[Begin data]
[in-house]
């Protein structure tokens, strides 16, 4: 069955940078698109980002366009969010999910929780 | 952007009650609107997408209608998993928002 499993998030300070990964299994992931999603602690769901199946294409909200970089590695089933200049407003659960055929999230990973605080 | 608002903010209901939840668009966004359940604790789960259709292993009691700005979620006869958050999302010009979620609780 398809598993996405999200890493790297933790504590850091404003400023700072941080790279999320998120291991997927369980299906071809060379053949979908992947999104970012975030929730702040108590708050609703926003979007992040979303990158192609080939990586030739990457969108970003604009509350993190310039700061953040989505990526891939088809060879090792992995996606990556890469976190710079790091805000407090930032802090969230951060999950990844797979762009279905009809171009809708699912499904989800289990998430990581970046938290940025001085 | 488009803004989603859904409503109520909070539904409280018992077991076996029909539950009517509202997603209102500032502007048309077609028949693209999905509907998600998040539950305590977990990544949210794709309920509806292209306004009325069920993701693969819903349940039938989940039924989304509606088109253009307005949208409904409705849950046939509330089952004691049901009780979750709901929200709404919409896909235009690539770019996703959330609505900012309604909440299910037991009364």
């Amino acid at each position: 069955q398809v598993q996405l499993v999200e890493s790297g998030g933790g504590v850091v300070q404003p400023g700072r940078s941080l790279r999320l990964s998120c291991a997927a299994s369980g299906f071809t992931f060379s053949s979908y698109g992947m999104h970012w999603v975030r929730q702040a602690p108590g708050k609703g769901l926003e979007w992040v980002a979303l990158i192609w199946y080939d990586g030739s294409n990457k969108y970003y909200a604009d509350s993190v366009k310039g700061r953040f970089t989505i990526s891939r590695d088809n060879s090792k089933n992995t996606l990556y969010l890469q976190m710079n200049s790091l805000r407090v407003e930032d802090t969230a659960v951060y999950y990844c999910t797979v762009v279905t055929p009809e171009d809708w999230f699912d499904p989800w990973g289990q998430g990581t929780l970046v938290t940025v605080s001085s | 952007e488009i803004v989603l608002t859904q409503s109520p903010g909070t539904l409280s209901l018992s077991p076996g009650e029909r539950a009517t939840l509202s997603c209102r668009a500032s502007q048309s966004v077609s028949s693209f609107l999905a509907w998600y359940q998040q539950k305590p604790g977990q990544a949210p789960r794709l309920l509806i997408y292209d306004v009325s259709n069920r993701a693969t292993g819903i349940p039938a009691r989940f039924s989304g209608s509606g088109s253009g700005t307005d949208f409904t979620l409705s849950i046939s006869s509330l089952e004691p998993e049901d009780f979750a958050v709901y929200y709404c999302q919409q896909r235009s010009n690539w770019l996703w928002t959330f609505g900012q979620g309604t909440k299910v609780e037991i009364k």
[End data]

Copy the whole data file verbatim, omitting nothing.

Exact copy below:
[in-house]
């Protein structure tokens, strides 16, 4: 069955940078698109980002366009969010999910929780 | 952007009650609107997408209608998993928002 499993998030300070990964299994992931999603602690769901199946294409909200970089590695089933200049407003659960055929999230990973605080 | 608002903010209901939840668009966004359940604790789960259709292993009691700005979620006869958050999302010009979620609780 398809598993996405999200890493790297933790504590850091404003400023700072941080790279999320998120291991997927369980299906071809060379053949979908992947999104970012975030929730702040108590708050609703926003979007992040979303990158192609080939990586030739990457969108970003604009509350993190310039700061953040989505990526891939088809060879090792992995996606990556890469976190710079790091805000407090930032802090969230951060999950990844797979762009279905009809171009809708699912499904989800289990998430990581970046938290940025001085 | 488009803004989603859904409503109520909070539904409280018992077991076996029909539950009517509202997603209102500032502007048309077609028949693209999905509907998600998040539950305590977990990544949210794709309920509806292209306004009325069920993701693969819903349940039938989940039924989304509606088109253009307005949208409904409705849950046939509330089952004691049901009780979750709901929200709404919409896909235009690539770019996703959330609505900012309604909440299910037991009364």
């Amino acid at each position: 069955q398809v598993q996405l499993v999200e890493s790297g998030g933790g504590v850091v300070q404003p400023g700072r940078s941080l790279r999320l990964s998120c291991a997927a299994s369980g299906f071809t992931f060379s053949s979908y698109g992947m999104h970012w999603v975030r929730q702040a602690p108590g708050k609703g769901l926003e979007w992040v980002a979303l990158i192609w199946y080939d990586g030739s294409n990457k969108y970003y909200a604009d509350s993190v366009k310039g700061r953040f970089t989505i990526s891939r590695d088809n060879s090792k089933n992995t996606l990556y969010l890469q976190m710079n200049s790091l805000r407090v407003e930032d802090t969230a659960v951060y999950y990844c999910t797979v762009v279905t055929p009809e171009d809708w999230f699912d499904p989800w990973g289990q998430g990581t929780l970046v938290t940025v605080s001085s | 952007e488009i803004v989603l608002t859904q409503s109520p903010g909070t539904l409280s209901l018992s077991p076996g009650e029909r539950a009517t939840l509202s997603c209102r668009a500032s502007q048309s966004v077609s028949s693209f609107l999905a509907w998600y359940q998040q539950k305590p604790g977990q990544a949210p789960r794709l309920l509806i997408y292209d306004v009325s259709n069920r993701a693969t292993g819903i349940p039938a009691r989940f039924s989304g209608s509606g088109s253009g700005t307005d949208f409904t979620l409705s849950i046939s006869s509330l089952e004691p998993e049901d009780f979750a958050v709901y929200y709404c999302q919409q896909r235009s010009n690539w770019l996703w928002t959330f609505g900012q979620g309604t909440k299910v609780e037991i009364k």